robots replace workers one

Robot Workers, I



grip demand (2) side-by-side
cost (2) potential operation (2)
intend automation productivity
destroy counterpart generation (2)
end up assistance cooperation
replace remain (3) one way or another







The Schunk Company produces robot grippers.

Demand for automation is enormous. But so are the potential costs: a new study by ING Bank says automation will cost Germany up to 18 million jobs over the next twenty years, replacing one out of every two workers with robots.

Carsten Brzeski, ING-DiBa Chief Economist: “It’s becoming clear that this industrial revolution is quite unlike the old one.

I’m afraid that in the end, it’s going to destroy jobs than it creates.”

Germany is already a global leader when it comes to the number of industrial robots in operation. Only South Korea and Japan have more automated production than Germany.

The Schunk Company is already working on the next generation of industrial robots. The machines are meant to increase productivity, of course, but they are not intended to replace people.

Intelligent robots are intended to work independently, side-by-side with their human counterparts.

Henrik A. Schunk, Schunk CEO: “Thanks to the cooperation between humans and machines, jobs that normally leave Germany will stay in the country.

And that’s a good thing — robotic assistance will end up saving jobs.”

One way or another, automation is here to stay, whether it will cost jobs or create them remains to be seen.

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1. The Schunk Company has many clients and prospects. True or false?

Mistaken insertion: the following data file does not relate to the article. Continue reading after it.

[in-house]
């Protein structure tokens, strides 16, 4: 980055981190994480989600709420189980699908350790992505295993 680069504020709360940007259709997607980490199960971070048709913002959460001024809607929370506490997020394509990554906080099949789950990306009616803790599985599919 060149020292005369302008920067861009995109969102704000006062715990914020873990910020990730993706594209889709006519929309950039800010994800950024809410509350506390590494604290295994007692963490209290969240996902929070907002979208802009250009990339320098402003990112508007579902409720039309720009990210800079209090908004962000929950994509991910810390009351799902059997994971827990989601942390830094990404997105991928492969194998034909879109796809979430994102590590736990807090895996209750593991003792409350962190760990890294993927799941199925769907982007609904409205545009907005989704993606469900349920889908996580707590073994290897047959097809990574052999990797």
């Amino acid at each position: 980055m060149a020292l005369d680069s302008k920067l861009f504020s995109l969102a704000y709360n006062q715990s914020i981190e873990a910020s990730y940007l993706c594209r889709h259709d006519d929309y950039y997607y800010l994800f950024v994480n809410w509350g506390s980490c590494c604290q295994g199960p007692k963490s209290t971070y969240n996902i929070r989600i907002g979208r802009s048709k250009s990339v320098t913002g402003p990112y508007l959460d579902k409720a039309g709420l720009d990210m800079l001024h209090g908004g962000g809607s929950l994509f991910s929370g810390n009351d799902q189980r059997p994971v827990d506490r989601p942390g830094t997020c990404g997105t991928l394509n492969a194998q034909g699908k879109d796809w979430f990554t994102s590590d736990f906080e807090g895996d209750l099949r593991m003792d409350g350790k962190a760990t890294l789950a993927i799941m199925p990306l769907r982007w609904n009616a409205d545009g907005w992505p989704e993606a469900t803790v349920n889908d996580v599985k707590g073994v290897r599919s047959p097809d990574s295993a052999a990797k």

2. According to ING Bank, will robots replace about twenty percent of German workers?

3. Germany utilizes automation more than any other country in the world. Yes or no?

4. What is the purpose of automation, according to the Schunk CEO?

5. Do the bank economist and robot manufacturing CEO agree about the impact of robots and automation?

6. Is the tone of this report optimistic, pessimistic, neutral, both, neither or it depends?


A. There are robots and automation in your company or industry. Is this right or wrong? What do they do?

B. What tasks in your company or industry could be automated?

C. What may happen in the future?

D. How do your friends and colleagues feel about robots, computers and automation? What do they think about them?

D. What should happen to the workers displaced or made redundant by robots and automation?


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